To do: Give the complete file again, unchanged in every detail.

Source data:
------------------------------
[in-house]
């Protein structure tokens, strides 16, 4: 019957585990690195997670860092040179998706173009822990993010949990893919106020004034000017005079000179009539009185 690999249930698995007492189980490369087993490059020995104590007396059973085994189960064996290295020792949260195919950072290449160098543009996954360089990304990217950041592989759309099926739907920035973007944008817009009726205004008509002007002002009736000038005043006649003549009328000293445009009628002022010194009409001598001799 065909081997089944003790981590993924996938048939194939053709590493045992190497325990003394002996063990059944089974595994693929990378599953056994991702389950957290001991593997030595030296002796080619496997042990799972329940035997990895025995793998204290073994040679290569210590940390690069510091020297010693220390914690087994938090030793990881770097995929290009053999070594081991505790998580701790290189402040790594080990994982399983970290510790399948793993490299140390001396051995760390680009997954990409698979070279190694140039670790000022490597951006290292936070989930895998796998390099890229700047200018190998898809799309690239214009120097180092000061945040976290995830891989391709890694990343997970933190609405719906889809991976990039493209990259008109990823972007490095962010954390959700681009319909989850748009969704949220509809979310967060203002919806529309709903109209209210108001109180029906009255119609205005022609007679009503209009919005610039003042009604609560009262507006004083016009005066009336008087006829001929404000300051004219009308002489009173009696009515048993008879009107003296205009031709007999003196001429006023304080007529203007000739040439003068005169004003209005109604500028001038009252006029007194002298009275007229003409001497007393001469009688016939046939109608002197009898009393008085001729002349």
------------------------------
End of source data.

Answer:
[in-house]
């Protein structure tokens, strides 16, 4: 019957585990690195997670860092040179998706173009822990993010949990893919106020004034000017005079000179009539009185 690999249930698995007492189980490369087993490059020995104590007396059973085994189960064996290295020792949260195919950072290449160098543009996954360089990304990217950041592989759309099926739907920035973007944008817009009726205004008509002007002002009736000038005043006649003549009328000293445009009628002022010194009409001598001799 065909081997089944003790981590993924996938048939194939053709590493045992190497325990003394002996063990059944089974595994693929990378599953056994991702389950957290001991593997030595030296002796080619496997042990799972329940035997990895025995793998204290073994040679290569210590940390690069510091020297010693220390914690087994938090030793990881770097995929290009053999070594081991505790998580701790290189402040790594080990994982399983970290510790399948793993490299140390001396051995760390680009997954990409698979070279190694140039670790000022490597951006290292936070989930895998796998390099890229700047200018190998898809799309690239214009120097180092000061945040976290995830891989391709890694990343997970933190609405719906889809991976990039493209990259008109990823972007490095962010954390959700681009319909989850748009969704949220509809979310967060203002919806529309709903109209209210108001109180029906009255119609205005022609007679009503209009919005610039003042009604609560009262507006004083016009005066009336008087006829001929404000300051004219009308002489009173009696009515048993008879009107003296205009031709007999003196001429006023304080007529203007000739040439003068005169004003209005109604500028001038009252006029007194002298009275007229003409001497007393001469009688016939046939109608002197009898009393008085001729002349």